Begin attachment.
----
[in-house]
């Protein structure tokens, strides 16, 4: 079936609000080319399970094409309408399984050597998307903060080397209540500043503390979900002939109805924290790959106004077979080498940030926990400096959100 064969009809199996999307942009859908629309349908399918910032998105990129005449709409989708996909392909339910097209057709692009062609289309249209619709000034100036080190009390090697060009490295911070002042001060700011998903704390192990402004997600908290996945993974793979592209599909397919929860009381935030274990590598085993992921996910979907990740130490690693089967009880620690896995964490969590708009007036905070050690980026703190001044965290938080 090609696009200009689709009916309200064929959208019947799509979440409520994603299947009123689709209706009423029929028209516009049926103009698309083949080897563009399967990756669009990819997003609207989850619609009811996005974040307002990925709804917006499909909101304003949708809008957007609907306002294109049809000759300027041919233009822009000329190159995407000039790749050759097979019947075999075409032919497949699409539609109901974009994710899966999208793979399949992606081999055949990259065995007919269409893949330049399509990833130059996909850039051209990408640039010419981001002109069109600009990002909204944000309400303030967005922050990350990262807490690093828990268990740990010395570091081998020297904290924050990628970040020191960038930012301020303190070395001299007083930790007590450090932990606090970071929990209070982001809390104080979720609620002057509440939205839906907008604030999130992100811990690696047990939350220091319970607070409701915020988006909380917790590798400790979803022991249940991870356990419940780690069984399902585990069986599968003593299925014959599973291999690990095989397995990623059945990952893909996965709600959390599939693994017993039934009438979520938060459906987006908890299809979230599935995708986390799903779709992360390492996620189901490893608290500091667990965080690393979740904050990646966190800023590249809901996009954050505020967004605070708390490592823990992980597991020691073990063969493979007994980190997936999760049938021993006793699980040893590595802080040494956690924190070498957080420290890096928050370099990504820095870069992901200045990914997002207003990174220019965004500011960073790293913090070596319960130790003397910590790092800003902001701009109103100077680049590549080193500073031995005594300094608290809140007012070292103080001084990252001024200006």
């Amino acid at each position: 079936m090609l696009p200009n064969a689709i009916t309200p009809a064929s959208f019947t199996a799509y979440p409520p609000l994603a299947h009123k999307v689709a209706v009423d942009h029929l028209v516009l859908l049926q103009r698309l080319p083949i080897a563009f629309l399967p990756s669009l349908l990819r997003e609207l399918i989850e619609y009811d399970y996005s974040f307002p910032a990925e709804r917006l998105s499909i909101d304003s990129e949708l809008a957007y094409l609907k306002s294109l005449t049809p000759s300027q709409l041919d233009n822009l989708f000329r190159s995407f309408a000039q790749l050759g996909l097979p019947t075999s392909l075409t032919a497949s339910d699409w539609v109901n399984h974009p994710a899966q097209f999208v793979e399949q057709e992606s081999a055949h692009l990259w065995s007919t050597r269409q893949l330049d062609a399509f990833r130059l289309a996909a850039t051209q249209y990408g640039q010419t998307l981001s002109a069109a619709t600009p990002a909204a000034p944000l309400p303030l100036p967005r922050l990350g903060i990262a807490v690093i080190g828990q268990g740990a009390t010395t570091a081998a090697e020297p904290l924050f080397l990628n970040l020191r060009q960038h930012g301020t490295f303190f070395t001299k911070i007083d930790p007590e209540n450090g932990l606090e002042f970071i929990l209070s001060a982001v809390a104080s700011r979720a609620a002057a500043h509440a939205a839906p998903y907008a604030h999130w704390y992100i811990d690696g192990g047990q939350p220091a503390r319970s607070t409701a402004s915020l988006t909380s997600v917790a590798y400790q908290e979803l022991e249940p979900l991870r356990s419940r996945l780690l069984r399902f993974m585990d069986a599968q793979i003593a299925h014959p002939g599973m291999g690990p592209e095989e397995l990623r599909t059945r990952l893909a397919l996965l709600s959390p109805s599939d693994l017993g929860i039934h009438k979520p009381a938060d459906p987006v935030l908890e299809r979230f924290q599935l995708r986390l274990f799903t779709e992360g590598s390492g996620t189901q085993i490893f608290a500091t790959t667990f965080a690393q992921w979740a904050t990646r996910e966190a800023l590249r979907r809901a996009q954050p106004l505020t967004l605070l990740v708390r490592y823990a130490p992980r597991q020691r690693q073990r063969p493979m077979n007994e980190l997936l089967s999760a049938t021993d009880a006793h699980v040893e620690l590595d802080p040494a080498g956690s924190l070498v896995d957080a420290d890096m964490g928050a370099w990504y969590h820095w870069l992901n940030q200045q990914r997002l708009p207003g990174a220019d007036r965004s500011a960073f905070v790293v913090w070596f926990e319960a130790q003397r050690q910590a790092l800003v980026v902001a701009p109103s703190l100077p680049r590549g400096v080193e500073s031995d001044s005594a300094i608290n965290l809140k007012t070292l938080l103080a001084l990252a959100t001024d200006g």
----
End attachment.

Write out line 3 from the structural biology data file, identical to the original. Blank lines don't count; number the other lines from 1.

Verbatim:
């Amino acid at each position: 079936m090609l696009p200009n064969a689709i009916t309200p009809a064929s959208f019947t199996a799509y979440p409520p609000l994603a299947h009123k999307v689709a209706v009423d942009h029929l028209v516009l859908l049926q103009r698309l080319p083949i080897a563009f629309l399967p990756s669009l349908l990819r997003e609207l399918i989850e619609y009811d399970y996005s974040f307002p910032a990925e709804r917006l998105s499909i909101d304003s990129e949708l809008a957007y094409l609907k306002s294109l005449t049809p000759s300027q709409l041919d233009n822009l989708f000329r190159s995407f309408a000039q790749l050759g996909l097979p019947t075999s392909l075409t032919a497949s339910d699409w539609v109901n399984h974009p994710a899966q097209f999208v793979e399949q057709e992606s081999a055949h692009l990259w065995s007919t050597r269409q893949l330049d062609a399509f990833r130059l289309a996909a850039t051209q249209y990408g640039q010419t998307l981001s002109a069109a619709t600009p990002a909204a000034p944000l309400p303030l100036p967005r922050l990350g903060i990262a807490v690093i080190g828990q268990g740990a009390t010395t570091a081998a090697e020297p904290l924050f080397l990628n970040l020191r060009q960038h930012g301020t490295f303190f070395t001299k911070i007083d930790p007590e209540n450090g932990l606090e002042f970071i929990l209070s001060a982001v809390a104080s700011r979720a609620a002057a500043h509440a939205a839906p998903y907008a604030h999130w704390y992100i811990d690696g192990g047990q939350p220091a503390r319970s607070t409701a402004s915020l988006t909380s997600v917790a590798y400790q908290e979803l022991e249940p979900l991870r356990s419940r996945l780690l069984r399902f993974m585990d069986a599968q793979i003593a299925h014959p002939g599973m291999g690990p592209e095989e397995l990623r599909t059945r990952l893909a397919l996965l709600s959390p109805s599939d693994l017993g929860i039934h009438k979520p009381a938060d459906p987006v935030l908890e299809r979230f924290q599935l995708r986390l274990f799903t779709e992360g590598s390492g996620t189901q085993i490893f608290a500091t790959t667990f965080a690393q992921w979740a904050t990646r996910e966190a800023l590249r979907r809901a996009q954050p106004l505020t967004l605070l990740v708390r490592y823990a130490p992980r597991q020691r690693q073990r063969p493979m077979n007994e980190l997936l089967s999760a049938t021993d009880a006793h699980v040893e620690l590595d802080p040494a080498g956690s924190l070498v896995d957080a420290d890096m964490g928050a370099w990504y969590h820095w870069l992901n940030q200045q990914r997002l708009p207003g990174a220019d007036r965004s500011a960073f905070v790293v913090w070596f926990e319960a130790q003397r050690q910590a790092l800003v980026v902001a701009p109103s703190l100077p680049r590549g400096v080193e500073s031995d001044s005594a300094i608290n965290l809140k007012t070292l938080l103080a001084l990252a959100t001024d200006g």